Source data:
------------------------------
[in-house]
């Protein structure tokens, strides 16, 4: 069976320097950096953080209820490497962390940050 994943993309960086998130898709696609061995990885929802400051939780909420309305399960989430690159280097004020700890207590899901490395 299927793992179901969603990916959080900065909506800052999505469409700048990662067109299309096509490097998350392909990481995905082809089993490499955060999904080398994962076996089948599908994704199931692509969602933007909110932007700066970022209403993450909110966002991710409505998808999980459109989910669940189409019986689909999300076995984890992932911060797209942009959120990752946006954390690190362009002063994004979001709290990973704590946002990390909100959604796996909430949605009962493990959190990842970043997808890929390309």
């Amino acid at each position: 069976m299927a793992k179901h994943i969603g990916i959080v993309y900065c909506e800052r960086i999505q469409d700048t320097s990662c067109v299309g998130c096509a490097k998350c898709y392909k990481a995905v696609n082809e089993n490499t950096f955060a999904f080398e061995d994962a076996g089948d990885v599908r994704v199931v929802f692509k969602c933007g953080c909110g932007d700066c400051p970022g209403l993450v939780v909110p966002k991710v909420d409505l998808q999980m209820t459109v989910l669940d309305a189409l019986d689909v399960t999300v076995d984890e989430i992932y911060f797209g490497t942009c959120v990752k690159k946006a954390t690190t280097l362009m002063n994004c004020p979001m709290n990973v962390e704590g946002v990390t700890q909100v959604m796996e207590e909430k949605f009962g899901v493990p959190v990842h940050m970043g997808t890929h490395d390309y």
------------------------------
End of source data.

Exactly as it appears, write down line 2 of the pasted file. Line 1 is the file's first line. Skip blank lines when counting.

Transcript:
């Protein structure tokens, strides 16, 4: 069976320097950096953080209820490497962390940050 994943993309960086998130898709696609061995990885929802400051939780909420309305399960989430690159280097004020700890207590899901490395 299927793992179901969603990916959080900065909506800052999505469409700048990662067109299309096509490097998350392909990481995905082809089993490499955060999904080398994962076996089948599908994704199931692509969602933007909110932007700066970022209403993450909110966002991710409505998808999980459109989910669940189409019986689909999300076995984890992932911060797209942009959120990752946006954390690190362009002063994004979001709290990973704590946002990390909100959604796996909430949605009962493990959190990842970043997808890929390309």